4. I’m happy to hear your thoughts on dining out in restaurants that are not particularly vegan-friendly as I am currently planning a trip to Amsterdam and think I will be in that situation a lot. Although I plan on making as much of my own food as I can the occasional restaurant meal will be a necessity so it’s always good to have a strategy and to remember to stay relaxed about the fact that you won’t always have a plethora of options to choose from.

  5. Oh my goodness! I live on Jena St. I can’t believe I caught these posts a bit too late. I am a vegan living in New Orleans that can feel your pain. We are one of the few major cities that has no all-vegetarian or vegan restaurant (used to, but it closed). Luckily there are various places that have many vegan options. I do pretty well with Asian, Mexican, Indian, and cafes. Hopefully next time you can have some better meals!

  6. […] Evening! I’m drafting this post from quite a few miles high in the sky, as I make my way back to NYC. I’m happy you all enjoyed the weekend recaps—especially my thoughts on vegan dining in a non-vegan city. […]

  7. Gorgeous pictures, looks like a wonderful trip so far. Too bad about Dante’s, I get so frustrated when I can’t get decent vegan options. And I’ve done that with memory cards before, I need to carry an emergency supply in my purse. 🙂

  8. I’m going to be travelling through NOLA on my road trip and am super excited about it! Bummer about the food, but I’m with you on the company. Most of my life, I was not able to eat the food everyone else eats, so it made me appreciate good company even more

  9. The oatbran and kale salad both look so fresh and good!

    Oh, and I’m officially jealous of your gorgeous, naturally curly hair.
    😉

  10. That’s ever so frustrating that they can’t make half the veg dishes without butter – does that mean that nothing is freshly prepared? Such a shame!
    It seems like the beet salad wasn’t too bad though…I love beets 🙂
    But yeah – if you’re a vegan, a handbag of snacks is a life saver! It’s sure saved my butt a few times 😛

  11. my hair is naturally curly as well but i try to keep it tame. however, anywhere humid or tropical and it’s a losing battle lol. i’m really enjoying the photos and reading about your time with you best friend! it’s so refreshingly positive and i’m so glad you’re happy and taking a break with all the chaos/hard work found in med school! i’d love to go to NOLA!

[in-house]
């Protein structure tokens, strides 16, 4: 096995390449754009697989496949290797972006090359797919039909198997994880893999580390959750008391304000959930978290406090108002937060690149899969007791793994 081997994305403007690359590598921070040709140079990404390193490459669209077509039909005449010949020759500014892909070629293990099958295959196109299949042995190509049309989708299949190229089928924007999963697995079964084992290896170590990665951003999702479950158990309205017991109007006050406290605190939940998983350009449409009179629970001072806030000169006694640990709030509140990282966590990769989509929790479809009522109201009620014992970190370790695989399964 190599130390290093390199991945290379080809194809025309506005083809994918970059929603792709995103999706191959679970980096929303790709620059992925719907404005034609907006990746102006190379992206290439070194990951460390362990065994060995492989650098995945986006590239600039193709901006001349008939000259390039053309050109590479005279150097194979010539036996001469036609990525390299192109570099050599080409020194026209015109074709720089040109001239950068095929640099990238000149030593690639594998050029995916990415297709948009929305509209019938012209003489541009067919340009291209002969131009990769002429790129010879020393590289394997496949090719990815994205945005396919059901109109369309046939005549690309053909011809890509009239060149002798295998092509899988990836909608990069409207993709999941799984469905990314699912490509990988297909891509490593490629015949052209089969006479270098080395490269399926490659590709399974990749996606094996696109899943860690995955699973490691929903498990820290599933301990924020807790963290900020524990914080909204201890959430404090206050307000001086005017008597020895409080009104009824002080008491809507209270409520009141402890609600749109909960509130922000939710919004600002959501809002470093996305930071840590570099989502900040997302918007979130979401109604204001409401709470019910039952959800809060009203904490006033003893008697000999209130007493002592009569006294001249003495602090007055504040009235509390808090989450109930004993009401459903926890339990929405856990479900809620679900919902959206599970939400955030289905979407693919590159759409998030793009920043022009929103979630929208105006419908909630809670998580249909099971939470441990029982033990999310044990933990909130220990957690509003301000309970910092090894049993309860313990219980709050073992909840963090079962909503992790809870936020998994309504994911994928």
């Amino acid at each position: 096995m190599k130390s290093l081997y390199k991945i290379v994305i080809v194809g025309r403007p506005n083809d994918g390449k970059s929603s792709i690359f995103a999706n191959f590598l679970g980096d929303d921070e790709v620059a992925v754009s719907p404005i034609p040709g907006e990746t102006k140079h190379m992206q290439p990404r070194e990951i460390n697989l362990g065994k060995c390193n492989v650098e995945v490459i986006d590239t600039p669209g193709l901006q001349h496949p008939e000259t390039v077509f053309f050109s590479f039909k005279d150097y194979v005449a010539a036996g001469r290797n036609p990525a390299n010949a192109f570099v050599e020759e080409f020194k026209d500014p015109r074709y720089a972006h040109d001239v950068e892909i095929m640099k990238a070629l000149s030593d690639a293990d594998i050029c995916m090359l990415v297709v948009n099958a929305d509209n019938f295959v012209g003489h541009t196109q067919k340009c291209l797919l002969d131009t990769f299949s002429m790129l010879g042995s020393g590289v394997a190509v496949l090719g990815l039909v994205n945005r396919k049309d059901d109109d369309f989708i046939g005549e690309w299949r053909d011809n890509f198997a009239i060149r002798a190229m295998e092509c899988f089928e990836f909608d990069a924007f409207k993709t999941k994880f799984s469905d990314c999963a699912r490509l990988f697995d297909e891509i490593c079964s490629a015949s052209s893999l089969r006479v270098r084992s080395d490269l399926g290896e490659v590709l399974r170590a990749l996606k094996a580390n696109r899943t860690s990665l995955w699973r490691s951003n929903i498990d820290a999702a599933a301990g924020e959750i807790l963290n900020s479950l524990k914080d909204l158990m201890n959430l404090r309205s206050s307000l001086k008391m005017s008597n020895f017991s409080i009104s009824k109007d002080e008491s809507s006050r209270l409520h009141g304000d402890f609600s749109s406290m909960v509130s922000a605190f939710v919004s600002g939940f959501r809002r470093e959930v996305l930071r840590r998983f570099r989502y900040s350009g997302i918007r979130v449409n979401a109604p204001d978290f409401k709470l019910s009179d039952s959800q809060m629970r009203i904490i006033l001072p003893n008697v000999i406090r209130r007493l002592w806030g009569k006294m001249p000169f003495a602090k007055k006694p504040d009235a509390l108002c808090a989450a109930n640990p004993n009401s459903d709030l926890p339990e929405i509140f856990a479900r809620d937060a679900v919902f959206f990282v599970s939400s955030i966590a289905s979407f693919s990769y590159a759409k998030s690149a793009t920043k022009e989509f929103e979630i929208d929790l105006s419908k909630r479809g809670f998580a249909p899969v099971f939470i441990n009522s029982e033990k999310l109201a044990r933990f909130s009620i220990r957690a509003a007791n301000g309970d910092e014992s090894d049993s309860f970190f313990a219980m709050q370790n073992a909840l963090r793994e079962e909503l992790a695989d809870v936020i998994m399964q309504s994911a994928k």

12. The pictures are beautiful!
    It is sad that there aren’t more vegan options out there for us. At least better salads. I went to a wedding- it was a brunch and I was surprised with an amazing spring salad with a to die for balsamic vinaigrette and tons of fresh fruit. I have 3 servings- and was very full but still felt amazing.

  13. When I was vegan, I almost always ate ahead of time, or packed something in my purse. You’re definitely right about that…one of the best tips for vegans is to always be prepared! I really like your attitude about the subject. Instead of getting mad, you except the way restaurants are, and still stick to your chosen path of eating. Hopefully one day restaurants will be able to accommodate everyone with ease. Even though I am no longer vegan, I’m sure of the fact that if more restaurants offered vegan meals, I would often choose to order them.

    By the way, my name is Jen. I just recently started my blog, and am trying to get on my feet with the whole thing. I had a vegan blog ages ago, and you were one of my favorite people to follow back then. I’m glad to be reading your lovely posts again!

  14. Love your dining out attitude! I agree. As a vegan, my expectations of menu options at most restaurants are low. That way I’m pleasantly surprised if I wind up with a great meal. And either way it’s about enjoying the people I’m with. Beautiful pics of NOLA! Can’t wait to check it out next month! 🙂

  15. Wish I were there!
    Question – do you prefer flax seeds or chia seeds? And what does one offer over the other ? (fibre, etc)…
    I’m going to try to add more of one or the other into some stuff…and I also notice that some of what I read to make calls for “ground chia seeds” and “ground flax seeds”…I know flax seeds are supposed to be ground in order to not just lose their value…but chia? does that have to be ground?